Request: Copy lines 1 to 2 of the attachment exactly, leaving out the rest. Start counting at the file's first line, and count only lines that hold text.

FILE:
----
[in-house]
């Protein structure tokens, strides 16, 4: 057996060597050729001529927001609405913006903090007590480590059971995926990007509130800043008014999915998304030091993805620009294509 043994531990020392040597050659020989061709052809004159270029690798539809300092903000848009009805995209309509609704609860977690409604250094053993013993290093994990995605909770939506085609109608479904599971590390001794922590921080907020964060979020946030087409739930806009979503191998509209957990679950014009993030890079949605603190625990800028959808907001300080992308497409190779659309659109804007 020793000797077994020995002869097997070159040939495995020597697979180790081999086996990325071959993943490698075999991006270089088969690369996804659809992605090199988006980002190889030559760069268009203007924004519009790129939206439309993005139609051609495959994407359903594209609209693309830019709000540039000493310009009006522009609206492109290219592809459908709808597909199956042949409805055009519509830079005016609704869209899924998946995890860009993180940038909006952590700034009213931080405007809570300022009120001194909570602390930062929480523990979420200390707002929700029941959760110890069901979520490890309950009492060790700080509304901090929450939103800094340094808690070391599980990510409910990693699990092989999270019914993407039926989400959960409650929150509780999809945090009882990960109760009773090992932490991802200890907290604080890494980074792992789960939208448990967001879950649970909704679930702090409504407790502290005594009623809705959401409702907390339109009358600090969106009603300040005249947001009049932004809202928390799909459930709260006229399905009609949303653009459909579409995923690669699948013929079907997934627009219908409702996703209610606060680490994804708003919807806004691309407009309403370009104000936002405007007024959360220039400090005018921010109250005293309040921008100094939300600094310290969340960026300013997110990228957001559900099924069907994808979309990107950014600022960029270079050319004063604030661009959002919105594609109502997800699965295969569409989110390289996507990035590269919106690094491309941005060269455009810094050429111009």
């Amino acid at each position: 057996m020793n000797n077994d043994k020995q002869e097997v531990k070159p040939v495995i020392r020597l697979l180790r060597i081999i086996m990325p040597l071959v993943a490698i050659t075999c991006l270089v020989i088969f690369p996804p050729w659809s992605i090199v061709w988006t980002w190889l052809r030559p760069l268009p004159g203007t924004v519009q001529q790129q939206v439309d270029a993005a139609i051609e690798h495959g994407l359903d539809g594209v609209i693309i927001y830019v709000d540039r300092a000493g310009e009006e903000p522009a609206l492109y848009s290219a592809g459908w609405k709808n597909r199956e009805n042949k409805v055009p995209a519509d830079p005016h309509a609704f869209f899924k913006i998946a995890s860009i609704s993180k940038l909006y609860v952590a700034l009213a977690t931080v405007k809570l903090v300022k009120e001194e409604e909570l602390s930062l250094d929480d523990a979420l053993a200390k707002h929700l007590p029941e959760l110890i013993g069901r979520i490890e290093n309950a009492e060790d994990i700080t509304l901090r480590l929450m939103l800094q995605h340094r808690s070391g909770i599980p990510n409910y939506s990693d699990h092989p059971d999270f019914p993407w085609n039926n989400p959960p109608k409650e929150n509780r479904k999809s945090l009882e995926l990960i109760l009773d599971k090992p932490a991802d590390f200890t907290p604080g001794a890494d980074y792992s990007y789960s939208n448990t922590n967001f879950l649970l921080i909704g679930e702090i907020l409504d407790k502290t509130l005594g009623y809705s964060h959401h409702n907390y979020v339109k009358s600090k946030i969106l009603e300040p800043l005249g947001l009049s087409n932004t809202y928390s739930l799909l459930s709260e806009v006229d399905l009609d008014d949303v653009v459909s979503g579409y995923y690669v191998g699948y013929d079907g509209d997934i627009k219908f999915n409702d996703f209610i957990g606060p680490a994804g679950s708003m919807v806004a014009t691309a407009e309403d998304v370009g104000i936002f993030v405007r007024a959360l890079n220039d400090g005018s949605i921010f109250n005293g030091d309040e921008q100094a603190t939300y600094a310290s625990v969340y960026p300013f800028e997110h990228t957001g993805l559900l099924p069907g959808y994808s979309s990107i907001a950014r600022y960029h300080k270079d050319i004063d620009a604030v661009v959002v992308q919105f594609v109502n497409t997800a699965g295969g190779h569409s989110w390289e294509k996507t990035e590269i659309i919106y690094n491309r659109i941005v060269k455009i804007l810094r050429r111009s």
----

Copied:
[in-house]
């Protein structure tokens, strides 16, 4: 057996060597050729001529927001609405913006903090007590480590059971995926990007509130800043008014999915998304030091993805620009294509 043994531990020392040597050659020989061709052809004159270029690798539809300092903000848009009805995209309509609704609860977690409604250094053993013993290093994990995605909770939506085609109608479904599971590390001794922590921080907020964060979020946030087409739930806009979503191998509209957990679950014009993030890079949605603190625990800028959808907001300080992308497409190779659309659109804007 020793000797077994020995002869097997070159040939495995020597697979180790081999086996990325071959993943490698075999991006270089088969690369996804659809992605090199988006980002190889030559760069268009203007924004519009790129939206439309993005139609051609495959994407359903594209609209693309830019709000540039000493310009009006522009609206492109290219592809459908709808597909199956042949409805055009519509830079005016609704869209899924998946995890860009993180940038909006952590700034009213931080405007809570300022009120001194909570602390930062929480523990979420200390707002929700029941959760110890069901979520490890309950009492060790700080509304901090929450939103800094340094808690070391599980990510409910990693699990092989999270019914993407039926989400959960409650929150509780999809945090009882990960109760009773090992932490991802200890907290604080890494980074792992789960939208448990967001879950649970909704679930702090409504407790502290005594009623809705959401409702907390339109009358600090969106009603300040005249947001009049932004809202928390799909459930709260006229399905009609949303653009459909579409995923690669699948013929079907997934627009219908409702996703209610606060680490994804708003919807806004691309407009309403370009104000936002405007007024959360220039400090005018921010109250005293309040921008100094939300600094310290969340960026300013997110990228957001559900099924069907994808979309990107950014600022960029270079050319004063604030661009959002919105594609109502997800699965295969569409989110390289996507990035590269919106690094491309941005060269455009810094050429111009």